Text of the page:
I appreciated Eternal Sonata’s dedication to being musically themed. Names of characters in your party: Allegretto, Beat, Polka, Viola, Jazz, Falsetto, Claves, Serenade, Crescendo, Salsa, March. And of course Chopin himself. Crescendo is the Prince of….wait for it….Baroque. At one point I even found myself adventuring across the Cowbell Plains. ( I GOT A FEVER). The one musical thing I didn’t like was a mini game involving score pieces. Score pieces are pieces of music you find throughout the game, usually hidden away in corners. Some NPC’s you come across will be musicians themselves and want to play with you. If you select the correct score piece that goes with their tune, they’ll give you sweet items. This is fine, except I know NOTHING about music. By the time I had twenty something score pieces I had no way of knowing what went with what since I can’t read music, and the only thing I could do was just go down the list and select each one. However, you had to restart the dialogue and wait for a couple of seconds of loading each time to bring up the score piece sub screen, so after I got over twenty different pieces, I said screw this and never worried about them again. Some sort of clue that would have helped us musical newbies to play this game would have been appreciated. The music of the game itself is spectacular, with Chopin’s own works mixed in tunes written for the game. All are fantastic, with a few stand outs. Wait until you do the mirror dungeon, the haunting piano tune in there was my favorite piece in the game.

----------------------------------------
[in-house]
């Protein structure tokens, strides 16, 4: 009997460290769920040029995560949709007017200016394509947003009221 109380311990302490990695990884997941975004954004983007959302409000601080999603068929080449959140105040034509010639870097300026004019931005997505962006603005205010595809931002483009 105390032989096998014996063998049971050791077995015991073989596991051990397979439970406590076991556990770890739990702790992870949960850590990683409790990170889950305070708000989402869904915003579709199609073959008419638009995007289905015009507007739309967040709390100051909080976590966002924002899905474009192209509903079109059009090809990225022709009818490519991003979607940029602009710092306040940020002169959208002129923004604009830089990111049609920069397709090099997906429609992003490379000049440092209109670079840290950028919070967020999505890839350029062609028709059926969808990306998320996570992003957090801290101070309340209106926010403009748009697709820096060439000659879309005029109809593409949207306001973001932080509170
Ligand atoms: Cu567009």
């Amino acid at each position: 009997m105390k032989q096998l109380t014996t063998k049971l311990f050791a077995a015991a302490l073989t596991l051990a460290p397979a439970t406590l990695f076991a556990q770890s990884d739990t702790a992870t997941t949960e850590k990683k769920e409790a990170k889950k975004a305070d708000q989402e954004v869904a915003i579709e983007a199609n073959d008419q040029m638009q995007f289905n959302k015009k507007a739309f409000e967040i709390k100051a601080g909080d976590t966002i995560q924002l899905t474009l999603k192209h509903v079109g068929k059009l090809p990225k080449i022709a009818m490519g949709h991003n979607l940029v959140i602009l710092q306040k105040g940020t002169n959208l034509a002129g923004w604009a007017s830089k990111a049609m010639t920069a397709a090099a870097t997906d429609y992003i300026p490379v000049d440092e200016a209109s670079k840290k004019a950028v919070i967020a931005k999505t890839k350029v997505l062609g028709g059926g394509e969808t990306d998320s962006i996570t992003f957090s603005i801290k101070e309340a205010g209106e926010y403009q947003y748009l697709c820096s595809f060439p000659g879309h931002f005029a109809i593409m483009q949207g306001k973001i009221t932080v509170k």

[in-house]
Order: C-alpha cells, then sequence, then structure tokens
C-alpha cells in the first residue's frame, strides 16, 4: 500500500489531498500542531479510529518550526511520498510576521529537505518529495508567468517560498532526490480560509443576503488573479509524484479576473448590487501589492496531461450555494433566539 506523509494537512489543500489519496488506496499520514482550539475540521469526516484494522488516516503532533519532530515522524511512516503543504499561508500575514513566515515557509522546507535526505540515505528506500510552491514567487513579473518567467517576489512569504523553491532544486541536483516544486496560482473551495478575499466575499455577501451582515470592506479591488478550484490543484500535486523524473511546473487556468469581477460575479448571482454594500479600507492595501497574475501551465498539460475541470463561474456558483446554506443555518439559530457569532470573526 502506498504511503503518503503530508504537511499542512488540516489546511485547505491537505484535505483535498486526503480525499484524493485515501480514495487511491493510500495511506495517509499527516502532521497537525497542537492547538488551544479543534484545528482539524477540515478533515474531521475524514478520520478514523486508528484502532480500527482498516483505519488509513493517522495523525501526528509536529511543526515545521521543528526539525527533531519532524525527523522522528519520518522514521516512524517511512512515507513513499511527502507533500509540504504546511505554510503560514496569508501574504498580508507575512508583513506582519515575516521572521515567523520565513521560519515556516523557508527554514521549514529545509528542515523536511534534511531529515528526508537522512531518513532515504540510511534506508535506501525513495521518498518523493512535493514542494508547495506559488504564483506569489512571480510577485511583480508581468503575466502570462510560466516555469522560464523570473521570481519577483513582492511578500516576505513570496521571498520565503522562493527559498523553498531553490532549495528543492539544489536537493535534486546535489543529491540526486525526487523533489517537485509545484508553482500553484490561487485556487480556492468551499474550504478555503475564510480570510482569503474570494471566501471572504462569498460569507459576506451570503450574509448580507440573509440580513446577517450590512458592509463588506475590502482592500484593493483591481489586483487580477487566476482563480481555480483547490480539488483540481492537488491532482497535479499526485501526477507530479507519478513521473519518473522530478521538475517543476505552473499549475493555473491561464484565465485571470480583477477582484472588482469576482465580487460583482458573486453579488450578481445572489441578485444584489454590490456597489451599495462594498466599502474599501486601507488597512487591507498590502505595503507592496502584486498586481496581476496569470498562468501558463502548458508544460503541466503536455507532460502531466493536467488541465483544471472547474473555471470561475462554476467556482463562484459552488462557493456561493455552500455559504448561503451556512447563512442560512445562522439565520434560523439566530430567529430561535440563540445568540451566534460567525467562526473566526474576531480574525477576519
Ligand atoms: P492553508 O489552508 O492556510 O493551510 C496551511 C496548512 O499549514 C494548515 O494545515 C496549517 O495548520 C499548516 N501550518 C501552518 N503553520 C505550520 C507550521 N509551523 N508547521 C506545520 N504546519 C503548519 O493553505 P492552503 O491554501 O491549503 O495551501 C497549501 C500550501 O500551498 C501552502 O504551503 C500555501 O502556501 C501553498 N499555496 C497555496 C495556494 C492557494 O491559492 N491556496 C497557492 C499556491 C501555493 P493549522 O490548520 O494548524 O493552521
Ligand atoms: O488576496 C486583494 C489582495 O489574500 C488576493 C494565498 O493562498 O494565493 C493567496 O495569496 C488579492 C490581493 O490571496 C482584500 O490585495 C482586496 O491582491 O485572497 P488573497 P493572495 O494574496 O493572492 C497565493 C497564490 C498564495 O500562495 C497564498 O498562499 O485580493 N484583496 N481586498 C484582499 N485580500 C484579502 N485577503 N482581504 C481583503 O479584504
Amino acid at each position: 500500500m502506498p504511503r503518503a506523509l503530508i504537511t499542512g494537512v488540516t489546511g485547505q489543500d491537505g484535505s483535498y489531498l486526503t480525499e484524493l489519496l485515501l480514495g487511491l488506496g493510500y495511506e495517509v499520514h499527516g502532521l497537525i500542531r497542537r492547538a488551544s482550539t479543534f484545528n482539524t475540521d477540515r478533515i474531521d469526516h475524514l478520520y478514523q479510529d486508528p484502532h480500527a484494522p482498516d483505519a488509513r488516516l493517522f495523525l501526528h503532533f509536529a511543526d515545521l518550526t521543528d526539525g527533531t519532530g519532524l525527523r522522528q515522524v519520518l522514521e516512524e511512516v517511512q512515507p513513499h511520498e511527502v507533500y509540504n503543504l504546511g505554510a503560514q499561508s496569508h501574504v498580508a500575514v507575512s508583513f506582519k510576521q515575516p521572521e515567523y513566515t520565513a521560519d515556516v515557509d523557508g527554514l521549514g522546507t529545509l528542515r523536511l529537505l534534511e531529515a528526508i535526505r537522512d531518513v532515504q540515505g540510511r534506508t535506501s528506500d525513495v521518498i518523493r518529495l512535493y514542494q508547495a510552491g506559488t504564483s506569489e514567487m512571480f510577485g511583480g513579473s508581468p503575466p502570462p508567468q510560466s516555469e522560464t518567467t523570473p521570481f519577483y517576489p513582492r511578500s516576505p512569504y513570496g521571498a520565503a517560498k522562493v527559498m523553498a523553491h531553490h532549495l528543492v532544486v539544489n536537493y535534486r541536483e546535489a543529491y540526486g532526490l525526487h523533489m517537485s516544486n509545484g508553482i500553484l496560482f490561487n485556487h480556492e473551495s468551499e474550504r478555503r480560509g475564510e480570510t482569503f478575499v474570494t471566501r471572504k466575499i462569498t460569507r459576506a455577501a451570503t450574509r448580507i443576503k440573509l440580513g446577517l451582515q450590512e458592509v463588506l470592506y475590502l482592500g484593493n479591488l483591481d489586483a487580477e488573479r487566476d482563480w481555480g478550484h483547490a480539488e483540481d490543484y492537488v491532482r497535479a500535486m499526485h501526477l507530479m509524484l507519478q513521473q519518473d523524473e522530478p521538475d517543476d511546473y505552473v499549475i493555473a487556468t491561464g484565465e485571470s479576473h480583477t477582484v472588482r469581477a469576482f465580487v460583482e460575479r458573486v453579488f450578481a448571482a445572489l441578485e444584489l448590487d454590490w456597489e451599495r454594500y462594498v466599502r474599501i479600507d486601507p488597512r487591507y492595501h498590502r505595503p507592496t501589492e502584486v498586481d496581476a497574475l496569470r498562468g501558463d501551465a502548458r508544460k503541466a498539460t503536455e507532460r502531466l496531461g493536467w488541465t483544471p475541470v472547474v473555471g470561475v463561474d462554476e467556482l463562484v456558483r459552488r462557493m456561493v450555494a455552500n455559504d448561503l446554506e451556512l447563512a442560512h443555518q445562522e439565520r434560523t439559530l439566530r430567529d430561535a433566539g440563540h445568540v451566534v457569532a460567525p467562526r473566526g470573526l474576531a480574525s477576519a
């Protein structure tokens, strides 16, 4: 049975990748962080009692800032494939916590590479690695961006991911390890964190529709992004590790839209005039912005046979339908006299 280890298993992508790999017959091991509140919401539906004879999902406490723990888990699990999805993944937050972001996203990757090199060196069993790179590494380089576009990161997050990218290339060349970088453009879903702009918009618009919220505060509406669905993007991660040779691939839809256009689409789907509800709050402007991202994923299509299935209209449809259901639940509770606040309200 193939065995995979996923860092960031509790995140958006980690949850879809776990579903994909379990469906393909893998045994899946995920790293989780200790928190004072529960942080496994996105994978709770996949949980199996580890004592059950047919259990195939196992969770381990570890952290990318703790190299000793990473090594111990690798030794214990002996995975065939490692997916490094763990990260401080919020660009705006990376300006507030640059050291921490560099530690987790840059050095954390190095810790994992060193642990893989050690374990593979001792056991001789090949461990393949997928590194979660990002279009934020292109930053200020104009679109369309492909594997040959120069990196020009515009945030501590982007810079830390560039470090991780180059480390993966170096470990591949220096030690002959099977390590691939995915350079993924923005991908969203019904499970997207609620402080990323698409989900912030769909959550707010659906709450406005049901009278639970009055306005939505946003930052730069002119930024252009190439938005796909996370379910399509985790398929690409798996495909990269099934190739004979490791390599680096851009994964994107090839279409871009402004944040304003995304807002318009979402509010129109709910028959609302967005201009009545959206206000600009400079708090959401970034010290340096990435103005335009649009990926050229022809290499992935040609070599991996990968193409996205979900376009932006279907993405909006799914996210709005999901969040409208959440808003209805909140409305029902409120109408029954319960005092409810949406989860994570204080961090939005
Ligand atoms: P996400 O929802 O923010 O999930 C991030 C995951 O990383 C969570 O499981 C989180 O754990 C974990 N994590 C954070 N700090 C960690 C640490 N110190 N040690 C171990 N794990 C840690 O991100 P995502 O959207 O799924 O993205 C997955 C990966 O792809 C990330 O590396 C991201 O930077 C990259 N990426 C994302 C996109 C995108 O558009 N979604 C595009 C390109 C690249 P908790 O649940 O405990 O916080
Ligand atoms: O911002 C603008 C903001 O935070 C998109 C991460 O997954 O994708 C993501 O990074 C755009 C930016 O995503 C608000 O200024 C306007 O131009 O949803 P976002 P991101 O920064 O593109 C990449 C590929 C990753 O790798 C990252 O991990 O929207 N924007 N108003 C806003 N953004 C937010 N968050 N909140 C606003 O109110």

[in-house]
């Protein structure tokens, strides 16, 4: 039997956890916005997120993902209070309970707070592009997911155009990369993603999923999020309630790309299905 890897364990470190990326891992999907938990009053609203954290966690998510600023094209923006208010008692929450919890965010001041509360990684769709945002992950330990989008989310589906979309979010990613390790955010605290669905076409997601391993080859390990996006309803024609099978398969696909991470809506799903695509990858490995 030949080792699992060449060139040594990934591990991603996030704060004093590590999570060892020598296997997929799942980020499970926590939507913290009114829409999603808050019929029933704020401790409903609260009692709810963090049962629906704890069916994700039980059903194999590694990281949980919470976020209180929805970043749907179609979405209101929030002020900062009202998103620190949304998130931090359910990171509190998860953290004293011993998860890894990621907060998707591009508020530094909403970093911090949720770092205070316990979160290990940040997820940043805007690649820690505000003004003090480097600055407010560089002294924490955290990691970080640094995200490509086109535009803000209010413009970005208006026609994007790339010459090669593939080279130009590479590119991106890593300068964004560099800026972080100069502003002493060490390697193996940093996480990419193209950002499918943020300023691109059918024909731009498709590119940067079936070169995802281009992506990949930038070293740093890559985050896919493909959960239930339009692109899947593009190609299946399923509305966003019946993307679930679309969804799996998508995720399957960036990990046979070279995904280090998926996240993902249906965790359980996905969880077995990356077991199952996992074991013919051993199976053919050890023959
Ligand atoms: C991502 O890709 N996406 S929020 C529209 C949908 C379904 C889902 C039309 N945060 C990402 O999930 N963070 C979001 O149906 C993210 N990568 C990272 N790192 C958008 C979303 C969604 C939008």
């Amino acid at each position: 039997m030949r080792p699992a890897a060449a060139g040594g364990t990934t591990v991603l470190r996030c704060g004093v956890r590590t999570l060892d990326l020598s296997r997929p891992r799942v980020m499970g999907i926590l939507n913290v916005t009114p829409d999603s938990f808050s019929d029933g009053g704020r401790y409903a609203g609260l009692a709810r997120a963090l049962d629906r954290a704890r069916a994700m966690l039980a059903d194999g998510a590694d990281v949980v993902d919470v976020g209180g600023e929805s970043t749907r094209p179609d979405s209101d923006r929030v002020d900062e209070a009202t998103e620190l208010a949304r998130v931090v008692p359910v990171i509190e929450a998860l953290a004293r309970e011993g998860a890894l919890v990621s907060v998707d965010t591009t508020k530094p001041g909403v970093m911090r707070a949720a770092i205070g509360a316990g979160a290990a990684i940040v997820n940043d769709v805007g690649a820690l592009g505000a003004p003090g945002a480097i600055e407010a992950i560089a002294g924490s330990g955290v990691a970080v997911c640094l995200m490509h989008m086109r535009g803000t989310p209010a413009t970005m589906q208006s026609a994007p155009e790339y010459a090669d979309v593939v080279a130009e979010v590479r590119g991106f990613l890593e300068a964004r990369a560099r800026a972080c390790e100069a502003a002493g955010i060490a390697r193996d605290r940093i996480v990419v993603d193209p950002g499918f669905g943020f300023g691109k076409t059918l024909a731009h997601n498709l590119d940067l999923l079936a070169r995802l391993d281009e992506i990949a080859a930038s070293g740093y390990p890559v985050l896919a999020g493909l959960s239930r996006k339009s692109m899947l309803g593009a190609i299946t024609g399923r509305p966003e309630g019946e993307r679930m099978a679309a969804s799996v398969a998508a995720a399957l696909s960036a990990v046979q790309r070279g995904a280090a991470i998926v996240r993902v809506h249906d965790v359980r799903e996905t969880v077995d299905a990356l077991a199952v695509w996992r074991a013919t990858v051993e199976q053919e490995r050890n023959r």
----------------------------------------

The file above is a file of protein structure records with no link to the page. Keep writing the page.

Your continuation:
One other quick thing I’d like to point out: The enemies in this game are STRANGE. I could write a whole article on this alone, but I figure this will suffice:
Eternal Sonata is a unique RPG, both in story, setting, and art style. The idea of Chopin having a fever dream and adventuring in his own head is so strange that it becomes instantly compelling. The world is fully realized, with an ending that makes you actually think. It definitely has an old school feel to it, which may turn off anybody who has been weened on western style RPG’s like Mass Effect. Fans of Final Fantasy, Breath of Fire, or Chrono Trigger will feel right at home here. I found myself getting lost in the game more easily the longer I played it. The prospect of seeing an amazing visual or hearing an amazing piece of music in the next dungeon drove me forward, and I was not disappointed. Eternal Sonata is a game that probably flies under the radar, I know it did mine. I played it on the advice of my girlfriend, and as is usual, she was right. It’s a game that more people should have played. At this point it’s cheap (20 bucks) and if you’re sitting around waiting for the glut of new releases to hit and need something to pass the time, grab Eternal Sonata and enjoy. You’ll never listen to Chopin the same way again.
Quick Note: I highly advise that if you have the option between the two consoles, play the PS3 version. It contains two characters that were not playable in the Xbox360 version (Serenade and Crescendo). It also expands cut scenes and adds the mirror dungeon (worth it for the music alone!). The most impressive thing was I never noticed what was tacked on, it basically feels almost like a “developer’s cut” of the game. It’s a fine game on either system, but there is more game and a better explained story to be found on the PS3.